Ramble On: Recognizing the Need for Change in Your Business

Advances in FinTech, changes in regulation, and a continuing evolution of how investments are bringing (unprecedented?) change the financial services world—offer both challenges as well as opportunities. One thing certainty in all this—firms that incorporate and take advantage of this change will thrive, and the rest will stagnate and die.

When I started Gate 39 Media over 15 years ago, email marketing was the buzz, Facebook was a college project, mobile devices were Palm Pilots and Blackberries, and the cloud was—well, literally a cloud. Here are my three keys to recognizing, adapting to, and making change that have helped us grow over the years.

You Need to Be the Change…

“When I first started, things we’re so much simpler…”, “I used to just call a prospect and have a conversation…”, “Processing paper documents was so much easier…”, these are just a few of the expressions of lament I hear at industry conferences and in conversations with clients.

Get over it. Change has always been a constant, but in a fully connected world, it occurs at a faster pace. Whether it’s new financial products, the FinTech movement, outside markets, regulation, or the world in general—change will always play a factor, and adapting to this change is vital to your business and your career.

Recognizing the need to change and having the mindset and commitment to do so is vital to your success. Not only that, if you don’t get it right away, try it again. I’ve taken on various initiatives within the business, with some taking off, and others requiring multiple takes or simply determining that it was the wrong thing for the business.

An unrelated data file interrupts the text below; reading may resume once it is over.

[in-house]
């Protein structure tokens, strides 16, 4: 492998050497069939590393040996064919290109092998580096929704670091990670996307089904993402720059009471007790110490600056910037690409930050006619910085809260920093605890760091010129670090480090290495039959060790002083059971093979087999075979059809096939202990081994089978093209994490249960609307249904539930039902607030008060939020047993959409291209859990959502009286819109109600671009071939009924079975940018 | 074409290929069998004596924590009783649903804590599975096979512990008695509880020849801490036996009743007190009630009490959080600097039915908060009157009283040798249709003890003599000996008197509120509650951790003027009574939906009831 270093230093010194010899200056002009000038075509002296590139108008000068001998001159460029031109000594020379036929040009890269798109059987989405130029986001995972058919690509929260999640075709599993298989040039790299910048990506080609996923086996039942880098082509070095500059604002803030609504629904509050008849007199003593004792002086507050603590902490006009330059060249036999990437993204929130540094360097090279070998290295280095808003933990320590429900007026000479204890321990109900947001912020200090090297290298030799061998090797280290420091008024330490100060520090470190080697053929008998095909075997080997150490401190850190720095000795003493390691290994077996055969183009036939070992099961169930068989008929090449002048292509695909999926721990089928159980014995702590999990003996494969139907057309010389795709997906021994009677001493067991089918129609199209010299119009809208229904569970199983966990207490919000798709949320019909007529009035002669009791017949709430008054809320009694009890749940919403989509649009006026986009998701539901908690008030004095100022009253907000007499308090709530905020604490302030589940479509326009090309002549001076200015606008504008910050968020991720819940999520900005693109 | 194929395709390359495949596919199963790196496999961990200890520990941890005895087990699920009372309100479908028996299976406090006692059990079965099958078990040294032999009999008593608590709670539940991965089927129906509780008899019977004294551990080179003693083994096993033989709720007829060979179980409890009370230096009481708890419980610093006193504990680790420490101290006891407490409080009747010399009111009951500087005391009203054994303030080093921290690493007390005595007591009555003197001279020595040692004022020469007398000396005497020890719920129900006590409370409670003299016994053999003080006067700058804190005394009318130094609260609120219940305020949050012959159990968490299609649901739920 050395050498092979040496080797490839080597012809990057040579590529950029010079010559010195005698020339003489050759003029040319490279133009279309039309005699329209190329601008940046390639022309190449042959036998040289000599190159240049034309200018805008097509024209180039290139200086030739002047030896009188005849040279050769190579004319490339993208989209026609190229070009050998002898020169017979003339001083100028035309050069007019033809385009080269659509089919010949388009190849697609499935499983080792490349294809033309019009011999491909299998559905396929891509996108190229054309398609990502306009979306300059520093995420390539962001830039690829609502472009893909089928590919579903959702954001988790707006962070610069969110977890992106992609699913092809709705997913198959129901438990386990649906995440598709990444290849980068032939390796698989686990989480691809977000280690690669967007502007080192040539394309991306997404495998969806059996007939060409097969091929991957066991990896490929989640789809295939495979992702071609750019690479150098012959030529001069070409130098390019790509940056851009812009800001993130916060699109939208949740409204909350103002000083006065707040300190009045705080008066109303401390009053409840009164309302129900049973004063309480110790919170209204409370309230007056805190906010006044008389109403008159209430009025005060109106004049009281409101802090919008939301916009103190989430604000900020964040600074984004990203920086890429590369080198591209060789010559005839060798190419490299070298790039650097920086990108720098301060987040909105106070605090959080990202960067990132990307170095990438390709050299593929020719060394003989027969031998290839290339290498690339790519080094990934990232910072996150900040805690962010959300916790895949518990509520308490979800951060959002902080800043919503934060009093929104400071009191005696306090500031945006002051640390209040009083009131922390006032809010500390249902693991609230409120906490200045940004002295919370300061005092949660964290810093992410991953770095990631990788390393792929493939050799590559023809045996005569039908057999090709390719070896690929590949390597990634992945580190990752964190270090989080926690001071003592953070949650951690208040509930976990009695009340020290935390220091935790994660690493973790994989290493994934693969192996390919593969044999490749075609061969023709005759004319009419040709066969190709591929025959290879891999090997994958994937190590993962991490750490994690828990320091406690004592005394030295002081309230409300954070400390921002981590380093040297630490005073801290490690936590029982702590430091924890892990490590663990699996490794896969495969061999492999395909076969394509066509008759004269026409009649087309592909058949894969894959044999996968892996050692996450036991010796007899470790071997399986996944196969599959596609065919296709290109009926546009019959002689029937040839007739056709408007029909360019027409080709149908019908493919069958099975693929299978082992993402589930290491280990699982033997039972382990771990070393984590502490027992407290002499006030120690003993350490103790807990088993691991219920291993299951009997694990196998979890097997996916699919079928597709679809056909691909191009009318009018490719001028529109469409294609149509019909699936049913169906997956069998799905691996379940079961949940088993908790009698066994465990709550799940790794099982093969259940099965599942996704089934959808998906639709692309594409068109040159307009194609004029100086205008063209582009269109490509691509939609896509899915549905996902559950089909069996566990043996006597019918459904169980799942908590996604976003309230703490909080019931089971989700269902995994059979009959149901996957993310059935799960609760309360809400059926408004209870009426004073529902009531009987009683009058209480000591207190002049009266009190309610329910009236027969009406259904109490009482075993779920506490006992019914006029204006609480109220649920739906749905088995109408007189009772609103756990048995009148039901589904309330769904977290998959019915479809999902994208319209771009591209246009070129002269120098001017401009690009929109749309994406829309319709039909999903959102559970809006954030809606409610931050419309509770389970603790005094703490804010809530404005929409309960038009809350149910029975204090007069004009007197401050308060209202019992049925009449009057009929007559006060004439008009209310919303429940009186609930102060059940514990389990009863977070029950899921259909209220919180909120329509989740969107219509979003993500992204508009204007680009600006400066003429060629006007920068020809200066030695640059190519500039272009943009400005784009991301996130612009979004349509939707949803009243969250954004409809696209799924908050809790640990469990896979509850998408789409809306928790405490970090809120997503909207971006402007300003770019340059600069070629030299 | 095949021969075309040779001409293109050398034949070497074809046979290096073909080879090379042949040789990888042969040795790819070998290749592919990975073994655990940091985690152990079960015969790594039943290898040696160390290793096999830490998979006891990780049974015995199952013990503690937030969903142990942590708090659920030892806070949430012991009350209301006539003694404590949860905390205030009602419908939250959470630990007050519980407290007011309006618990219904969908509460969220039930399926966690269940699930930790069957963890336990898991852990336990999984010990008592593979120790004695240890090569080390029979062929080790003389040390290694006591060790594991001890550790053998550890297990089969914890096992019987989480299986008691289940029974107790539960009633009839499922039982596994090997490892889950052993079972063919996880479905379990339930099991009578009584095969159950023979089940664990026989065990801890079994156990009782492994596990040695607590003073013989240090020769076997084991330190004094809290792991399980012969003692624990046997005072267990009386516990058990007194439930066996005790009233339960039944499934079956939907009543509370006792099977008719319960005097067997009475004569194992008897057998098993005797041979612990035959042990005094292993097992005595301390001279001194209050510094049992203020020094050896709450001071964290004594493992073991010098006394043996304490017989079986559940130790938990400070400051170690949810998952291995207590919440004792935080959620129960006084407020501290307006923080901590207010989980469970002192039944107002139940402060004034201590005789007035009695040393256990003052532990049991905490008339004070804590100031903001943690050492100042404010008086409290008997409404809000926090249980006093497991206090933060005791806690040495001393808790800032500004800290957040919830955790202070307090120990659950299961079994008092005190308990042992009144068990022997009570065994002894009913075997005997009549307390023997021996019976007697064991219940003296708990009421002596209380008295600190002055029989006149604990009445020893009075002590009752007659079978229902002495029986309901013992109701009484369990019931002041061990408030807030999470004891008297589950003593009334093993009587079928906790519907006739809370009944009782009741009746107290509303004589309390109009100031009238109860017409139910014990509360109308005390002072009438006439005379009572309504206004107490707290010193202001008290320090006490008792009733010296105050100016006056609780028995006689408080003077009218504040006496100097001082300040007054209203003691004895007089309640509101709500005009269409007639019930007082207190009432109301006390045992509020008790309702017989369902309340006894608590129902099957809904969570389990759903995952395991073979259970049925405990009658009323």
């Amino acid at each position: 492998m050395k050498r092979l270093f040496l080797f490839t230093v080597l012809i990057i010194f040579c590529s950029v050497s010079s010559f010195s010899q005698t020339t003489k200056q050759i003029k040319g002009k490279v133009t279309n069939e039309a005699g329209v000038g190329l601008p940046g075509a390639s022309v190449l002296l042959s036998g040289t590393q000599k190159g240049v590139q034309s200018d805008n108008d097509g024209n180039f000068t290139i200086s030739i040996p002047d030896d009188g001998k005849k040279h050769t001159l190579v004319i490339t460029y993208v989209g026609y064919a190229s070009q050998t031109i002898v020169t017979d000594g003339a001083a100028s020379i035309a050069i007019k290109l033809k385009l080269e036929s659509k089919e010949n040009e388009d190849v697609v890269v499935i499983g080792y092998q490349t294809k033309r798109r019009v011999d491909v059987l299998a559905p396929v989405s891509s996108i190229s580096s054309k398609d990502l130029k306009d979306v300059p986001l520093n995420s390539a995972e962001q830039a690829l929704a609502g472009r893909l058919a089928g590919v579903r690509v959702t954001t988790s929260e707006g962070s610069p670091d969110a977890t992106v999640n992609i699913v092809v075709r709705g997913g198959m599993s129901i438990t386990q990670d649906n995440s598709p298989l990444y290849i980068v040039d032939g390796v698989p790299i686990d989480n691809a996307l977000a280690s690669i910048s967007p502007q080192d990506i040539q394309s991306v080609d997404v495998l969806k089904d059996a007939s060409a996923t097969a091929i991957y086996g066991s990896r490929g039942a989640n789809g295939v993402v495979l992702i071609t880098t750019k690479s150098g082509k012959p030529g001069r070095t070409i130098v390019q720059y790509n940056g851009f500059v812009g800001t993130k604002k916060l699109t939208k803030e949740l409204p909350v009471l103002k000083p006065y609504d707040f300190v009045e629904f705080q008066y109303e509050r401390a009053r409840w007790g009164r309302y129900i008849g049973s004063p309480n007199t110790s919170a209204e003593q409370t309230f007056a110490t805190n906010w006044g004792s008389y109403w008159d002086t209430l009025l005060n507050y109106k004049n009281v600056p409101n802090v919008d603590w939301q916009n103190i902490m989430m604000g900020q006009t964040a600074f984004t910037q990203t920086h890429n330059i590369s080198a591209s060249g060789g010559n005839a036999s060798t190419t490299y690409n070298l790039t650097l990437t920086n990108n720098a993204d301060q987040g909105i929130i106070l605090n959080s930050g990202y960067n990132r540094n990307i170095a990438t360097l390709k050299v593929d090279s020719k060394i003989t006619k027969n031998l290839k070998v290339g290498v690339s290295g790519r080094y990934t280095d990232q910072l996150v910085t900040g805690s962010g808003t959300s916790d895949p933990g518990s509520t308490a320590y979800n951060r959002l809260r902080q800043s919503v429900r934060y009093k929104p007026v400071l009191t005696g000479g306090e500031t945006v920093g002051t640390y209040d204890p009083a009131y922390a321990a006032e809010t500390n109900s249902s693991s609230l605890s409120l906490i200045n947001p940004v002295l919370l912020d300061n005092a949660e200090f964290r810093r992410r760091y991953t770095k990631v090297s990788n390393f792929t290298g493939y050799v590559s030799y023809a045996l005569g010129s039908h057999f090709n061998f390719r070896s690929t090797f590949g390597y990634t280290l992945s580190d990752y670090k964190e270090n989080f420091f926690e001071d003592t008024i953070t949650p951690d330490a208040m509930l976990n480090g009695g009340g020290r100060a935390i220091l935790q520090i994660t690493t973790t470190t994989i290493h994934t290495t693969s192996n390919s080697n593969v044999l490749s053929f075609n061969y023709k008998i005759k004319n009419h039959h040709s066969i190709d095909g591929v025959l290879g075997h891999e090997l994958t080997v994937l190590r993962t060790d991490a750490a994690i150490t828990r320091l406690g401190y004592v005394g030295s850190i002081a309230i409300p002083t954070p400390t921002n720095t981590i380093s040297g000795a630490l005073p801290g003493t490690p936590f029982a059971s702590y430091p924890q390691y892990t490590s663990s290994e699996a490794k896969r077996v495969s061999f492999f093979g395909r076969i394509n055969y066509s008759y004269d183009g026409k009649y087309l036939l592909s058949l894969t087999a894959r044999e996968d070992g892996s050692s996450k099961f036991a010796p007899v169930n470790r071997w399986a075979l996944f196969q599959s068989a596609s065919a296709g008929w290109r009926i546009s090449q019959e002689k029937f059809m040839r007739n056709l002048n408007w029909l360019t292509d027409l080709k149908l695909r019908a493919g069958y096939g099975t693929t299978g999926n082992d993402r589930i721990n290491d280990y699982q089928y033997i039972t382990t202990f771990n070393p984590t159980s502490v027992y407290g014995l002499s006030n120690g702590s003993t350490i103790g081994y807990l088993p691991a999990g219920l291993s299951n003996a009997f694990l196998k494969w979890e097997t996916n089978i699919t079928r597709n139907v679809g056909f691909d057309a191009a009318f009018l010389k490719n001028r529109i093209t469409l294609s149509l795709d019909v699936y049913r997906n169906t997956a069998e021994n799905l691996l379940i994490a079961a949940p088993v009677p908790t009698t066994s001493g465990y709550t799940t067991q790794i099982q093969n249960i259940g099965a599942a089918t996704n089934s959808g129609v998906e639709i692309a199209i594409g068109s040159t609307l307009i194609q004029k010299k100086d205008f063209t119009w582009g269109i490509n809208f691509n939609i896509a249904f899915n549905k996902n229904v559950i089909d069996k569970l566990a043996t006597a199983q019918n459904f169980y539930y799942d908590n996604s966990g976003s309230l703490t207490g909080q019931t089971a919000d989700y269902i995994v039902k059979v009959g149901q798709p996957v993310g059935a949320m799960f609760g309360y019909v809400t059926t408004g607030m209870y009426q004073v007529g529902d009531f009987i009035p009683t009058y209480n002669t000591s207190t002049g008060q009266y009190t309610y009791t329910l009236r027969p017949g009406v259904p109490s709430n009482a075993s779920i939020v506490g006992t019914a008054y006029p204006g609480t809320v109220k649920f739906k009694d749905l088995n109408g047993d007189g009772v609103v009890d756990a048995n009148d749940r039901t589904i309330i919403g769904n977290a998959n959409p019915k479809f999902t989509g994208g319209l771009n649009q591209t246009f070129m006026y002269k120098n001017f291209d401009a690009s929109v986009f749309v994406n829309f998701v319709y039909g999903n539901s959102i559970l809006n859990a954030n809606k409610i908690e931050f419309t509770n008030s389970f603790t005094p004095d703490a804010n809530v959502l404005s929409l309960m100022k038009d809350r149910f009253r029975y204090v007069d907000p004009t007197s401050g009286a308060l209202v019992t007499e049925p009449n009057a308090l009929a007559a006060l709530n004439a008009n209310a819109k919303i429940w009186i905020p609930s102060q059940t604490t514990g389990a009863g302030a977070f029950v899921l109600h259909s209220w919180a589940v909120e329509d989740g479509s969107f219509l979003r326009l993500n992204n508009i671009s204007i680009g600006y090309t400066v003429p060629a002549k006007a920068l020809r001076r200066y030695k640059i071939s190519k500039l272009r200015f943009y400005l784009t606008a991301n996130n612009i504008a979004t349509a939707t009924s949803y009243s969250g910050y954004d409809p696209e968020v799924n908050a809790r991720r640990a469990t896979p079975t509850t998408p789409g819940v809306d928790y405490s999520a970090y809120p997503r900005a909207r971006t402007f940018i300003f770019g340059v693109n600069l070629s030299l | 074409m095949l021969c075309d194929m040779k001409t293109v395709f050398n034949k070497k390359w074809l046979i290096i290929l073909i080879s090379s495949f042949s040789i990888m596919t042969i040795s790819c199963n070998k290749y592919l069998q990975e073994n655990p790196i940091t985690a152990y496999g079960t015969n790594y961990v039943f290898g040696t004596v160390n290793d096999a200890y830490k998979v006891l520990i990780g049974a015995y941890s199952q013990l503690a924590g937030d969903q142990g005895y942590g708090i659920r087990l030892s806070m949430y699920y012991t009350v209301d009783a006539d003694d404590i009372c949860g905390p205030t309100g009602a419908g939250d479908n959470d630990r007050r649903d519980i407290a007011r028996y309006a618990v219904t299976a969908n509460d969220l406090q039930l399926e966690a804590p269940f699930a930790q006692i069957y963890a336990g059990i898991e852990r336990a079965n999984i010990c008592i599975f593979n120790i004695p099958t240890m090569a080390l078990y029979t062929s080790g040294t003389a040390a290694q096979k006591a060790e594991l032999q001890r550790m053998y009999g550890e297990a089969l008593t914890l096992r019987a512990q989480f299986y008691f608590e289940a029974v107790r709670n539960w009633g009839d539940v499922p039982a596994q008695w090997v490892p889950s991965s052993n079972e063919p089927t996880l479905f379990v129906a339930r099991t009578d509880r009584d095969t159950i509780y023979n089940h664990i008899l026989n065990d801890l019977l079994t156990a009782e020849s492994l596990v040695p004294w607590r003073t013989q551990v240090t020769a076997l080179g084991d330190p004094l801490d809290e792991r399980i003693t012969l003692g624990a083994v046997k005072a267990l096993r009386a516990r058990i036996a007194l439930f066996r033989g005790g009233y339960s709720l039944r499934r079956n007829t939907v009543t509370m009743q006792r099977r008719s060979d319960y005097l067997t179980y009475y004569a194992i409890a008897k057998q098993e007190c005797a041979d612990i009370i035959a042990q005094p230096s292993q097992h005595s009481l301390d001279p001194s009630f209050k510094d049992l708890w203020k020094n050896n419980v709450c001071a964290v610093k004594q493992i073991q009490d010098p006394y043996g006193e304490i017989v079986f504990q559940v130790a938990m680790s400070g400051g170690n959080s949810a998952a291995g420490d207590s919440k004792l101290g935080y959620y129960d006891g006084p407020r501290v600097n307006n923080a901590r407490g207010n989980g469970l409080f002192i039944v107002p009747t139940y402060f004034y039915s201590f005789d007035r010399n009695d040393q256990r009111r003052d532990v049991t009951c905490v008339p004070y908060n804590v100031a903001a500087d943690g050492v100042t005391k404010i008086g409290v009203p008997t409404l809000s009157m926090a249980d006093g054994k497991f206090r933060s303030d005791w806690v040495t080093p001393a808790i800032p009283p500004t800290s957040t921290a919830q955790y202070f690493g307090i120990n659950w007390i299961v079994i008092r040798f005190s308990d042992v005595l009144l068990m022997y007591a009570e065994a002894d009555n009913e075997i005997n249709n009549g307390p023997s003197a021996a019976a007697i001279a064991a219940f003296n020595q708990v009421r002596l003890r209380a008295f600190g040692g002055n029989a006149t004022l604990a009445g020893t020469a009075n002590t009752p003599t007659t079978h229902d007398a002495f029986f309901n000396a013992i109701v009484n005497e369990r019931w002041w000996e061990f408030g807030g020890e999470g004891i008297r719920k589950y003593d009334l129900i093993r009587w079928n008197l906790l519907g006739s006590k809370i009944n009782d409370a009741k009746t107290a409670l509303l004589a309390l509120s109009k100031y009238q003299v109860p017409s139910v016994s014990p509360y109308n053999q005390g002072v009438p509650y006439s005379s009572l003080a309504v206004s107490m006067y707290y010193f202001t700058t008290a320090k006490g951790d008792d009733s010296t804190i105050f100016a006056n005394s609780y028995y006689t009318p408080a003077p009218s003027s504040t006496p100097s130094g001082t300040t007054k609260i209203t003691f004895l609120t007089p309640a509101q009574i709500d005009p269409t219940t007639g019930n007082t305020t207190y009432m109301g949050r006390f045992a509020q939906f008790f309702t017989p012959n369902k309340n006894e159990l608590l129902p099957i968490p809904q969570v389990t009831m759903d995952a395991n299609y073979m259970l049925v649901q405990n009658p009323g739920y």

Deciding on Change

Now that you have committed to making changes, review what effects change has had on your business. Is it new tools and technology, changes in products and services, more competition?

Have your customer’s needs changed? Are they older/younger, looking for different solutions, are they more self-service relying on software, websites and apps. Has their decision-making process or their desire to be (more) involved changed?

How do you reach both existing and new customers? Are you experiencing turn-over in existing clients, not filling the pipeline with new ones, are your competitors more visible than you are?

Once you’ve given questions like this some thought, decide what to change. Is adding new products and services important (to your clients and to your bottom line)? Do you need to change or even start marketing? Should you make changes to how you implement your services, perhaps adapting new tools? Do you need to make changes to your staff to adapt to today’s world?

Type these your questions, answers and thoughts out so you can track your ideas and review your thoughts with key individuals on your team. This will help you identify core areas of change, and define solutions to implement.

Implementing Change

Now you’re fired up. You’re ready to turn it up to “11”. You have the mindset, and you have a direction. The last piece is implementing your change. But hold up. Change doesn’t work without a plan. Yes–it’s more work, and few people enjoy writing out the details of a plan, but without doing so your team won’t be on the same page you are. Heck, without writing it down I know I would forget my own plan—especially after a few days of being buried in “regular” work and then coming back to my plan for change. So, write it out.

Take your written plan, and review it with your key team members. Make sure everyone is onboard and understands why the change is necessary, and that all are committed to carrying out the change. You will also need to be committed to change. Sure there will be waves where it peaks and ebbs, but be committed to the process and ensure that it lives and that you manage its implementation fully.

Change is a Constant

These are questions we hear financial services business owners and management teams asking us constantly. In response, we’ve had to evolve our services so we can provide firms with answers—changing ourselves just as our clients have. We’ve also made change part of our ongoing processes. Making us more efficient and allowing us to serve our clients better, while finding time to experiment with innovative technologies and marketing techniques.